Eat Think Vote: National campaign wants voters to think about food security
St. John's-area candidates will gather to discuss food issues
A national campaign asking voters to start thinking about food issues is making a stop at the St. John's Farmers' Market on Saturday.
Eat Think Vote is hosting an informal meet and greet with candidates from around the St. John's region to talk about something that affects every voter: food.
"One of the biggest issues behind food security — why people can't afford to put food on the table — is poverty. That intersects with employment.… That affects health, education, all these things," said Rachel Cheng, the national co-ordinator of Eat Think Vote.
Food issues affect everyone in one way or another, whether your biggest concerns deal with health, the environment or business, Cheng said.
Local Food First NL co-ordinator Sarah Crocker is urging voters to take advantage of the opportunity to speak about food issues with candidates in the federal election.
"We have Joedy Wall from the Conservatives, and I believe [Liberal] Nick Whalen is going to be dropping by, as well as [NDP] Jack Harris, who are all from St. John's East," Crocker said. "And we have a few, not-quite-confirmed [candidates] from St. John's South-Mount Pearl."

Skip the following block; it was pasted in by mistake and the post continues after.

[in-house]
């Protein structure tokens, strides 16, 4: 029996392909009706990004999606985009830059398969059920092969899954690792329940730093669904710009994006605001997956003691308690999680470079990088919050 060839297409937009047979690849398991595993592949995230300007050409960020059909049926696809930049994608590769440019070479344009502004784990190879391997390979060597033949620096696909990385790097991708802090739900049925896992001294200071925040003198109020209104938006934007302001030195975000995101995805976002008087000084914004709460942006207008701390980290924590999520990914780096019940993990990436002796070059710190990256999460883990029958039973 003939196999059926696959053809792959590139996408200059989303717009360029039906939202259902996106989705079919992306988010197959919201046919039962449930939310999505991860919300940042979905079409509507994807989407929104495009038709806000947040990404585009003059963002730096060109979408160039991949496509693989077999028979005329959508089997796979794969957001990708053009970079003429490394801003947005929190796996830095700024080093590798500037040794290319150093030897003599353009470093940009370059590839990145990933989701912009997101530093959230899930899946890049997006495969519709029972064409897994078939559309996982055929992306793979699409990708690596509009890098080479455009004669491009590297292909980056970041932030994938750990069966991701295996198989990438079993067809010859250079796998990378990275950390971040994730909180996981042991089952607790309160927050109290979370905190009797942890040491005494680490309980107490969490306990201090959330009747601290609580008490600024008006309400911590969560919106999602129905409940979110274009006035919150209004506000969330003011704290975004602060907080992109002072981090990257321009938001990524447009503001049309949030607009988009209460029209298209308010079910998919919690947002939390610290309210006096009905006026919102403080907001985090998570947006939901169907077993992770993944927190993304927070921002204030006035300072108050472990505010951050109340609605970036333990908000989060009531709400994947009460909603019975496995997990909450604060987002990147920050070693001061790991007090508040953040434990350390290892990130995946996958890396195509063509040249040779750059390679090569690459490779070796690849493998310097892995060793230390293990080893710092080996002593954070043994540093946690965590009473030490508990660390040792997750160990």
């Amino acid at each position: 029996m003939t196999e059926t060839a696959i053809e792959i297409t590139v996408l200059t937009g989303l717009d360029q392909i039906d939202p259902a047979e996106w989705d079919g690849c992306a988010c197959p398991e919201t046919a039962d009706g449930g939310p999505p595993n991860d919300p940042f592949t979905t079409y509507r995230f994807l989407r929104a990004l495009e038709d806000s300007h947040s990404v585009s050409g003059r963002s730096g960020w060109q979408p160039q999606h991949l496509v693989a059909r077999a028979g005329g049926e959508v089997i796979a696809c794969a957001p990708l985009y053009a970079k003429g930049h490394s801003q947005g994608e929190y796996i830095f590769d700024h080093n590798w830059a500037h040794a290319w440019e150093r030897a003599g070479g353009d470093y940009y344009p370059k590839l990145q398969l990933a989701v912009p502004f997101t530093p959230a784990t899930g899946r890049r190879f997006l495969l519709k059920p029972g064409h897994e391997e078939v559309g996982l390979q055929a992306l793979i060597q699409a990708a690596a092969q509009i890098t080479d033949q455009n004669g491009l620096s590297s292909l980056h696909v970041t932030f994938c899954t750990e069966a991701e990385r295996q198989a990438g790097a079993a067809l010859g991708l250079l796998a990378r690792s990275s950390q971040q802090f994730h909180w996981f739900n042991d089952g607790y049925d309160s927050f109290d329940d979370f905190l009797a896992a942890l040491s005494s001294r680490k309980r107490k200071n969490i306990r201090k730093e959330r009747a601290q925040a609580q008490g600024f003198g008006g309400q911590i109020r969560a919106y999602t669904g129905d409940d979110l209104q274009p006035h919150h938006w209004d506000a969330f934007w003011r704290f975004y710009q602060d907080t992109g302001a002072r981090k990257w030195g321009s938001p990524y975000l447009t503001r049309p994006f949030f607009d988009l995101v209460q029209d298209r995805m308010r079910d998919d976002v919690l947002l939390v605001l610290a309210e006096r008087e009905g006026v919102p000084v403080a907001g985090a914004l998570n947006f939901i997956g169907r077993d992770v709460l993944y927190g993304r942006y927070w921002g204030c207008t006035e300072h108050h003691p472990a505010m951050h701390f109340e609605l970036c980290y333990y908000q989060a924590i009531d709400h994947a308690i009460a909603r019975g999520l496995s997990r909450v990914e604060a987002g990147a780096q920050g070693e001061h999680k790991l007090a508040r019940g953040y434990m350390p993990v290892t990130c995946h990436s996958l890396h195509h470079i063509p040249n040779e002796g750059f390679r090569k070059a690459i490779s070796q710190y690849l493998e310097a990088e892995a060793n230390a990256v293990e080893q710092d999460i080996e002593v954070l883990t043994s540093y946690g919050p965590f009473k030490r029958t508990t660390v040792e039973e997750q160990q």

Food access is a concern for Newfoundlanders and Labradorians for a variety of reasons, Crocker said.
"Whether that means having enough money in your pocket to pay for food, or even supply-chain issues that come up quite a lot here in Newfoundland and Labrador, there are a lot of different ways of measuring how secure you are with food," she said.
"Maybe folks are buying food that they don't think is necessarily that healthy, but it's kind of an economic choice, or maybe people are skipping meals and going to bed hungry."
Cheng's goal is to get Newfoundlanders and Labradorians to vote with food in mind, and said the event is a good chance to meet local candidates and talk about the issues that matter to individual voters.
"If you have a lot of friends who are into agriculture and farming, you can ask about how [your candidate] will support new farmers, for example," she said.
"If you have food security in mind, and you know folks who struggle with hunger, you can ask them about their poverty-reduction measures and how they will help families to make ends meet."
The Eat Think Vote event is set for Saturday from 9 a.m. to 4 p.m. at the St. John's Farmers' Market.
With files from The St. John's Morning Show